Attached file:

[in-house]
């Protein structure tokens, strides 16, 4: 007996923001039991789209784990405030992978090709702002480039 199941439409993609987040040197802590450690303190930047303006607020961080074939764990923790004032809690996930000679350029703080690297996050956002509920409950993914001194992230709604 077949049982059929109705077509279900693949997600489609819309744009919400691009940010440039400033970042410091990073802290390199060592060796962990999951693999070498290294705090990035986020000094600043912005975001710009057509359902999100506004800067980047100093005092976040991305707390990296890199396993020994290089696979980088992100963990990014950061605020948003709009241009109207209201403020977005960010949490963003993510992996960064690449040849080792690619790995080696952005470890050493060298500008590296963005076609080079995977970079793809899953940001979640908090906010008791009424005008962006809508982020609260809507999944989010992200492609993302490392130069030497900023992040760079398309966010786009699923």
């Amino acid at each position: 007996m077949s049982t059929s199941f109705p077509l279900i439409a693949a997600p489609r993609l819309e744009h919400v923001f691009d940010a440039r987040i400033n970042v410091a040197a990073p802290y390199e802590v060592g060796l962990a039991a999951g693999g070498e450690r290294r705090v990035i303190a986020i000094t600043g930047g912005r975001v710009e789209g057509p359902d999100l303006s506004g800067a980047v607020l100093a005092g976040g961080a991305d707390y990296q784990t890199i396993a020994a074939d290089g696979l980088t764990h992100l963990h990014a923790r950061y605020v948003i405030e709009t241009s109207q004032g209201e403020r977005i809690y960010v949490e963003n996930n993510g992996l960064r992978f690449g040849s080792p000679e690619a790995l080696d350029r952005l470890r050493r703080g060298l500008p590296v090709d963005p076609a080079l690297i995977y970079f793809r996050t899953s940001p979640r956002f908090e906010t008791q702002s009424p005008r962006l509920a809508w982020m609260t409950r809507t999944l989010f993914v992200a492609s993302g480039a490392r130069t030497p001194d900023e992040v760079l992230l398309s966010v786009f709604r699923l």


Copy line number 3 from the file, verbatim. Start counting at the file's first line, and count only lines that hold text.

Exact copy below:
């Amino acid at each position: 007996m077949s049982t059929s199941f109705p077509l279900i439409a693949a997600p489609r993609l819309e744009h919400v923001f691009d940010a440039r987040i400033n970042v410091a040197a990073p802290y390199e802590v060592g060796l962990a039991a999951g693999g070498e450690r290294r705090v990035i303190a986020i000094t600043g930047g912005r975001v710009e789209g057509p359902d999100l303006s506004g800067a980047v607020l100093a005092g976040g961080a991305d707390y990296q784990t890199i396993a020994a074939d290089g696979l980088t764990h992100l963990h990014a923790r950061y605020v948003i405030e709009t241009s109207q004032g209201e403020r977005i809690y960010v949490e963003n996930n993510g992996l960064r992978f690449g040849s080792p000679e690619a790995l080696d350029r952005l470890r050493r703080g060298l500008p590296v090709d963005p076609a080079l690297i995977y970079f793809r996050t899953s940001p979640r956002f908090e906010t008791q702002s009424p005008r962006l509920a809508w982020m609260t409950r809507t999944l989010f993914v992200a492609s993302g480039a490392r130069t030497p001194d900023e992040v760079l992230l398309s966010v786009f709604r699923l």